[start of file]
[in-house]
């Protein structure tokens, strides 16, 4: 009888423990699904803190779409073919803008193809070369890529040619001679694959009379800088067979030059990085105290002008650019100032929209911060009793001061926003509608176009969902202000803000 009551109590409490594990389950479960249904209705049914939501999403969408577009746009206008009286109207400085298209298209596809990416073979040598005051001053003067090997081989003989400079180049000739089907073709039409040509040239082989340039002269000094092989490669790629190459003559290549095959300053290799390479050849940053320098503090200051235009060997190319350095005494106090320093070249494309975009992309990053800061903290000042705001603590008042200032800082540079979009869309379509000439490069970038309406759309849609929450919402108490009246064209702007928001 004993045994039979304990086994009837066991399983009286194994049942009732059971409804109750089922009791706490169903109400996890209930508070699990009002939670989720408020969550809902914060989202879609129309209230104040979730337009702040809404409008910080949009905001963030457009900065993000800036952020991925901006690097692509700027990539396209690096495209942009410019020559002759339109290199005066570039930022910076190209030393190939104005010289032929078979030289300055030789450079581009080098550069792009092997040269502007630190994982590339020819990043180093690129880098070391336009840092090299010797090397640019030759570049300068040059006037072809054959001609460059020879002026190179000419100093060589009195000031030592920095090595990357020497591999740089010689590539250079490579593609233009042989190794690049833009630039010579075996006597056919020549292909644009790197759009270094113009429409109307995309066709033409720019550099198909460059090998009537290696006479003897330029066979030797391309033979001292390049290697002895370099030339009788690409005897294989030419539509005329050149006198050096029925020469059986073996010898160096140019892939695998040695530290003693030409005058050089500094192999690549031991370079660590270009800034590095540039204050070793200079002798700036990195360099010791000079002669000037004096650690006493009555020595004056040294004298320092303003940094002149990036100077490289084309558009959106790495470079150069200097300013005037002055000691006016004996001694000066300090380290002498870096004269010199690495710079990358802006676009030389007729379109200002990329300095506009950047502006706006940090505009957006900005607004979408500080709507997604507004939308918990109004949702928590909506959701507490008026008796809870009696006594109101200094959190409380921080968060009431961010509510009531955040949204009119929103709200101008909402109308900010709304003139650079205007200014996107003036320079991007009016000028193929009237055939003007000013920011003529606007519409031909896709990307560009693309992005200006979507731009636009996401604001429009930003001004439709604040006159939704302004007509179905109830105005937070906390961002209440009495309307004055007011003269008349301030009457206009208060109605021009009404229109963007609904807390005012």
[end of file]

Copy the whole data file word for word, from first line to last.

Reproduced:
[in-house]
């Protein structure tokens, strides 16, 4: 009888423990699904803190779409073919803008193809070369890529040619001679694959009379800088067979030059990085105290002008650019100032929209911060009793001061926003509608176009969902202000803000 009551109590409490594990389950479960249904209705049914939501999403969408577009746009206008009286109207400085298209298209596809990416073979040598005051001053003067090997081989003989400079180049000739089907073709039409040509040239082989340039002269000094092989490669790629190459003559290549095959300053290799390479050849940053320098503090200051235009060997190319350095005494106090320093070249494309975009992309990053800061903290000042705001603590008042200032800082540079979009869309379509000439490069970038309406759309849609929450919402108490009246064209702007928001 004993045994039979304990086994009837066991399983009286194994049942009732059971409804109750089922009791706490169903109400996890209930508070699990009002939670989720408020969550809902914060989202879609129309209230104040979730337009702040809404409008910080949009905001963030457009900065993000800036952020991925901006690097692509700027990539396209690096495209942009410019020559002759339109290199005066570039930022910076190209030393190939104005010289032929078979030289300055030789450079581009080098550069792009092997040269502007630190994982590339020819990043180093690129880098070391336009840092090299010797090397640019030759570049300068040059006037072809054959001609460059020879002026190179000419100093060589009195000031030592920095090595990357020497591999740089010689590539250079490579593609233009042989190794690049833009630039010579075996006597056919020549292909644009790197759009270094113009429409109307995309066709033409720019550099198909460059090998009537290696006479003897330029066979030797391309033979001292390049290697002895370099030339009788690409005897294989030419539509005329050149006198050096029925020469059986073996010898160096140019892939695998040695530290003693030409005058050089500094192999690549031991370079660590270009800034590095540039204050070793200079002798700036990195360099010791000079002669000037004096650690006493009555020595004056040294004298320092303003940094002149990036100077490289084309558009959106790495470079150069200097300013005037002055000691006016004996001694000066300090380290002498870096004269010199690495710079990358802006676009030389007729379109200002990329300095506009950047502006706006940090505009957006900005607004979408500080709507997604507004939308918990109004949702928590909506959701507490008026008796809870009696006594109101200094959190409380921080968060009431961010509510009531955040949204009119929103709200101008909402109308900010709304003139650079205007200014996107003036320079991007009016000028193929009237055939003007000013920011003529606007519409031909896709990307560009693309992005200006979507731009636009996401604001429009930003001004439709604040006159939704302004007509179905109830105005937070906390961002209440009495309307004055007011003269008349301030009457206009208060109605021009009404229109963007609904807390005012």